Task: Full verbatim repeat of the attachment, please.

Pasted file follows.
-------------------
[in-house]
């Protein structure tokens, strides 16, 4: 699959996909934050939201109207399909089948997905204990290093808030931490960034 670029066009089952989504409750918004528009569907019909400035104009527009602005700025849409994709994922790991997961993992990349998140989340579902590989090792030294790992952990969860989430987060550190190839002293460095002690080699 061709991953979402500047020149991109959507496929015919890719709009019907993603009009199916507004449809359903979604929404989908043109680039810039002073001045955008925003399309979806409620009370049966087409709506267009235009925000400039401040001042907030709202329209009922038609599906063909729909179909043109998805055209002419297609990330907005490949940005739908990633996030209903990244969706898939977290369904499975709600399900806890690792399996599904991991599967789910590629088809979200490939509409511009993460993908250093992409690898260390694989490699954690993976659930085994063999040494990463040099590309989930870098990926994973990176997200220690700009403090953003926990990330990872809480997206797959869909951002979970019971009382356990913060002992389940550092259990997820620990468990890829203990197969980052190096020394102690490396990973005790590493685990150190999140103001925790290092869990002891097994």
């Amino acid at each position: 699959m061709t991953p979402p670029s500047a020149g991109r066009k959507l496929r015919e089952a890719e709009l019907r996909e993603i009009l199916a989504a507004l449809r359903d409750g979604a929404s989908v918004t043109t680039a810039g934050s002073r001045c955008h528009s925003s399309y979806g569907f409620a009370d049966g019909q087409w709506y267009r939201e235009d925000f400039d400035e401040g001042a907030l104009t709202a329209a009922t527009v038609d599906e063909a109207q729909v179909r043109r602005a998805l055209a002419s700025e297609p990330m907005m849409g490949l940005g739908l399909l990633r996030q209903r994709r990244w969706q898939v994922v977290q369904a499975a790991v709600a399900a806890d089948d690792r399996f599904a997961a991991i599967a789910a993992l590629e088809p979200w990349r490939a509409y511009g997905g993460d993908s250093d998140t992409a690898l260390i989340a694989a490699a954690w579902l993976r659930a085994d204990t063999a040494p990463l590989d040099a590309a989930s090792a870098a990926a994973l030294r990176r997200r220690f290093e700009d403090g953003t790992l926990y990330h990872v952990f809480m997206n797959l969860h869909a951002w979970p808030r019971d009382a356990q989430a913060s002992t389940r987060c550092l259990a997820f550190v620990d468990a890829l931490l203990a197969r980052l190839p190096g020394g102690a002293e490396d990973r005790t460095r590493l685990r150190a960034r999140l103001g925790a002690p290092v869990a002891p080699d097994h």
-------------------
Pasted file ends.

[in-house]
């Protein structure tokens, strides 16, 4: 699959996909934050939201109207399909089948997905204990290093808030931490960034 670029066009089952989504409750918004528009569907019909400035104009527009602005700025849409994709994922790991997961993992990349998140989340579902590989090792030294790992952990969860989430987060550190190839002293460095002690080699 061709991953979402500047020149991109959507496929015919890719709009019907993603009009199916507004449809359903979604929404989908043109680039810039002073001045955008925003399309979806409620009370049966087409709506267009235009925000400039401040001042907030709202329209009922038609599906063909729909179909043109998805055209002419297609990330907005490949940005739908990633996030209903990244969706898939977290369904499975709600399900806890690792399996599904991991599967789910590629088809979200490939509409511009993460993908250093992409690898260390694989490699954690993976659930085994063999040494990463040099590309989930870098990926994973990176997200220690700009403090953003926990990330990872809480997206797959869909951002979970019971009382356990913060002992389940550092259990997820620990468990890829203990197969980052190096020394102690490396990973005790590493685990150190999140103001925790290092869990002891097994």
């Amino acid at each position: 699959m061709t991953p979402p670029s500047a020149g991109r066009k959507l496929r015919e089952a890719e709009l019907r996909e993603i009009l199916a989504a507004l449809r359903d409750g979604a929404s989908v918004t043109t680039a810039g934050s002073r001045c955008h528009s925003s399309y979806g569907f409620a009370d049966g019909q087409w709506y267009r939201e235009d925000f400039d400035e401040g001042a907030l104009t709202a329209a009922t527009v038609d599906e063909a109207q729909v179909r043109r602005a998805l055209a002419s700025e297609p990330m907005m849409g490949l940005g739908l399909l990633r996030q209903r994709r990244w969706q898939v994922v977290q369904a499975a790991v709600a399900a806890d089948d690792r399996f599904a997961a991991i599967a789910a993992l590629e088809p979200w990349r490939a509409y511009g997905g993460d993908s250093d998140t992409a690898l260390i989340a694989a490699a954690w579902l993976r659930a085994d204990t063999a040494p990463l590989d040099a590309a989930s090792a870098a990926a994973l030294r990176r997200r220690f290093e700009d403090g953003t790992l926990y990330h990872v952990f809480m997206n797959l969860h869909a951002w979970p808030r019971d009382a356990q989430a913060s002992t389940r987060c550092l259990a997820f550190v620990d468990a890829l931490l203990a197969r980052l190839p190096g020394g102690a002293e490396d990973r005790t460095r590493l685990r150190a960034r999140l103001g925790a002690p290092v869990a002891p080699d097994h």